Statement of the President Mustafa Akıncı

As the leader of the Turkish Cypriot people, which is one of the two communities in Cyprus and aims to be part of the EU, I would like to express my disappointment over the fact that the High-Representative of the Union for Foreign Affairs and Security Policy/Vice-President of the European Commission Mr. Josep Borrell has not allocated any time for the Turkish Cypriot side during his visit to Cyprus. Despite the fact that we met many times with former President of the European Commission Mr. Jean-Claude Juncker, former President of the European Parliament Mr. Martin Schulz, former President of the European Council Mr. Donald Tusk and the predecessor of the High Representative Borrell, Ms. Federica Mogherini both here in my Office as well as abroad, and despite our repetitive calls towards enhancing the relations with the EU, the fact that Mr. Borrell has refrained from contacting the Turkish Cypriot side has caused frustration..
In his statements in the Greek Cypriot side, Mr. Borrell said that EU was invented to find solutions through dialogue and he came to Cyprus to listen to the Greek Cypriot concerns in order to find a way out of the deteriorating situation in the Eastern Mediterranean. However, while talking about dialogue and helping to find a way out, he did not even make the effort to listen to the views and the proposals of the Turkish Cypriot side, which is one of the principal sides of the dialogue in Cyprus. Such an approach, which is in contradiction with the values of the European Union, is unacceptable.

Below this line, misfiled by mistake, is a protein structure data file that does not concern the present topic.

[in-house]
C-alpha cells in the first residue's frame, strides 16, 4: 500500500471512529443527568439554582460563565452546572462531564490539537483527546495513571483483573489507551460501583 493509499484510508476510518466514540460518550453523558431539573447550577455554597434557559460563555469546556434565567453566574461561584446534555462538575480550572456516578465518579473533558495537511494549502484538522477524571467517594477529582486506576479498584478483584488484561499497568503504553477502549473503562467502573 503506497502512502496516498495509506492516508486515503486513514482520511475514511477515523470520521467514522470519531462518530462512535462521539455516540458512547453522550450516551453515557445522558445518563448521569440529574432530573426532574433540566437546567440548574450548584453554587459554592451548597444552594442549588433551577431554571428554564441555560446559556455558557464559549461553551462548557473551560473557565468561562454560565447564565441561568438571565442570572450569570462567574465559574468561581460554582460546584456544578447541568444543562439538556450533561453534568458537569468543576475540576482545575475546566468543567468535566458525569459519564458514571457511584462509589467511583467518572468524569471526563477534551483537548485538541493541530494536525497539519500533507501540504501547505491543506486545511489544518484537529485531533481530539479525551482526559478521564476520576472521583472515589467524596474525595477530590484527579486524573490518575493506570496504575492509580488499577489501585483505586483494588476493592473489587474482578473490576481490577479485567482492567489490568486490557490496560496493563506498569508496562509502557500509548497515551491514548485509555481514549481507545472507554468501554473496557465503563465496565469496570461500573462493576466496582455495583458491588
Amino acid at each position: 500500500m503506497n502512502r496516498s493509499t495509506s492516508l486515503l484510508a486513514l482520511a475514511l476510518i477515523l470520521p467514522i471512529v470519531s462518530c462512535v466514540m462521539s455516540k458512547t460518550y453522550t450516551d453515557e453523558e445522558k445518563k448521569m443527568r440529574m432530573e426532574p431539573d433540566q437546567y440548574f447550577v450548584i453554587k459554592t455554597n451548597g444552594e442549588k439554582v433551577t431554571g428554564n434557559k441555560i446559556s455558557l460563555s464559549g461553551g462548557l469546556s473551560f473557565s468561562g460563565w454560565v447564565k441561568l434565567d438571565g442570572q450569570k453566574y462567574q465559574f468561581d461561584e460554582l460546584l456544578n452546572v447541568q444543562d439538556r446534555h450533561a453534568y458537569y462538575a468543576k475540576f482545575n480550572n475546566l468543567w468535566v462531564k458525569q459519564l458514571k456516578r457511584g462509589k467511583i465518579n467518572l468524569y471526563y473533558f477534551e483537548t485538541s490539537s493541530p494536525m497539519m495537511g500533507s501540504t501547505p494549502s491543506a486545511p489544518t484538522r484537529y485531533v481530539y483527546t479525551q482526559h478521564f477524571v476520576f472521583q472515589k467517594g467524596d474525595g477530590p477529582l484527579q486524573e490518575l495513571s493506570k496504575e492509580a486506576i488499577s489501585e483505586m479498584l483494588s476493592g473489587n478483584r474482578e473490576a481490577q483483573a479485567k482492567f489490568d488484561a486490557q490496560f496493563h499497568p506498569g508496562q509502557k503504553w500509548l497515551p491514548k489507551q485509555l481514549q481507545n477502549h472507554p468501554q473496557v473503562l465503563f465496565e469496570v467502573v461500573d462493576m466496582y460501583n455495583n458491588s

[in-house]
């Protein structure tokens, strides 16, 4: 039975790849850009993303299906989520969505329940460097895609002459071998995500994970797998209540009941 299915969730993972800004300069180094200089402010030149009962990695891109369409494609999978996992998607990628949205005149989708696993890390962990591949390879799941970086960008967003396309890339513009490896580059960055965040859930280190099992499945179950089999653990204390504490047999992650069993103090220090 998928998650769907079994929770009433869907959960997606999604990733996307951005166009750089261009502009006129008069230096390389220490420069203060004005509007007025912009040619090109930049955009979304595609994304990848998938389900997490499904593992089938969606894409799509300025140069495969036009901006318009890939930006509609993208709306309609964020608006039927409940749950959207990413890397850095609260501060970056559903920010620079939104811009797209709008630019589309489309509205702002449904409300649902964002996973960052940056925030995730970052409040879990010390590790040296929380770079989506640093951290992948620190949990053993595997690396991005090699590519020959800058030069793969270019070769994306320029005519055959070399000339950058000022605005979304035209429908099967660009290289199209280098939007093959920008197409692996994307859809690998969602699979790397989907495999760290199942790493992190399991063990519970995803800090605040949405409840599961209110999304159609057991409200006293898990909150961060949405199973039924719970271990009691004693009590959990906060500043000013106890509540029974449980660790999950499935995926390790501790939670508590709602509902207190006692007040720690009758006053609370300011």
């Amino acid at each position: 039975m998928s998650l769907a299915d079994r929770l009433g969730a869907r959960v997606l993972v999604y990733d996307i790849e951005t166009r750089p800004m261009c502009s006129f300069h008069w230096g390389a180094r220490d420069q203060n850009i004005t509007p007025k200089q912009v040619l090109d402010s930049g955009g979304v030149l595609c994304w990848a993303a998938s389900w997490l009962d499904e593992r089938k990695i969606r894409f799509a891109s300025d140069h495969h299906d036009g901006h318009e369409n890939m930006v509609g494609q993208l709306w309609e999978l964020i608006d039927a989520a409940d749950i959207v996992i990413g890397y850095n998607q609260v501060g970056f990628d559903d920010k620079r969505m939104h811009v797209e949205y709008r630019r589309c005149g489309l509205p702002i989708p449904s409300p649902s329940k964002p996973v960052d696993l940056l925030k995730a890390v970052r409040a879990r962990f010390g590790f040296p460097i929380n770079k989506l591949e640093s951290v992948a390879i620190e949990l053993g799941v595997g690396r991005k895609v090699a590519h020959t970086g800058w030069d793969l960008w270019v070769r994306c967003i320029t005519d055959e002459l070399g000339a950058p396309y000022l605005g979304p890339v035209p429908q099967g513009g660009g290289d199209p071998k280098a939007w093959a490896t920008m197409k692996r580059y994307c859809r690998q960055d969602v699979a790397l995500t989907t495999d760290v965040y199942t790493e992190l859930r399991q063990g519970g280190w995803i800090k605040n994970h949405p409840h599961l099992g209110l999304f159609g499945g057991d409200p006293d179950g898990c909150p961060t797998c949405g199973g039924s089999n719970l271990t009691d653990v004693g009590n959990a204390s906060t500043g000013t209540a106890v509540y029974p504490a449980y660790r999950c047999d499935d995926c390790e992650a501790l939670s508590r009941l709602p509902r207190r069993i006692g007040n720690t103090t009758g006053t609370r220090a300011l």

In the context of hydrocarbon issue, while reminding that the proposal of the Turkish Cypriot side dated 13 July 2019 to form a joint committee was tabled with a view to finding a solution for the deescalation of tension in the Eastern Mediterranean, which still stands, I would also like to bring to the attention of all EU officials that any step excluding the Turkish Cypriot side will not be helpful for the settlement of the disputes and will not contribute to peace and stability of the region. If the EU sincerely wants to play a positive role in deescalating the tension in the Eastern Mediterranean, it has to conduct an inclusionary diplomacy rather than an exclusionary one and promote an environment conducive to cooperation. 
Trying to find solutions by excluding the Turkish Republic of Northern Cyprus and the Republic of Turkey from the energy equation in the Eastern Mediterranean is against the realities of our region as well as the economic wisdom.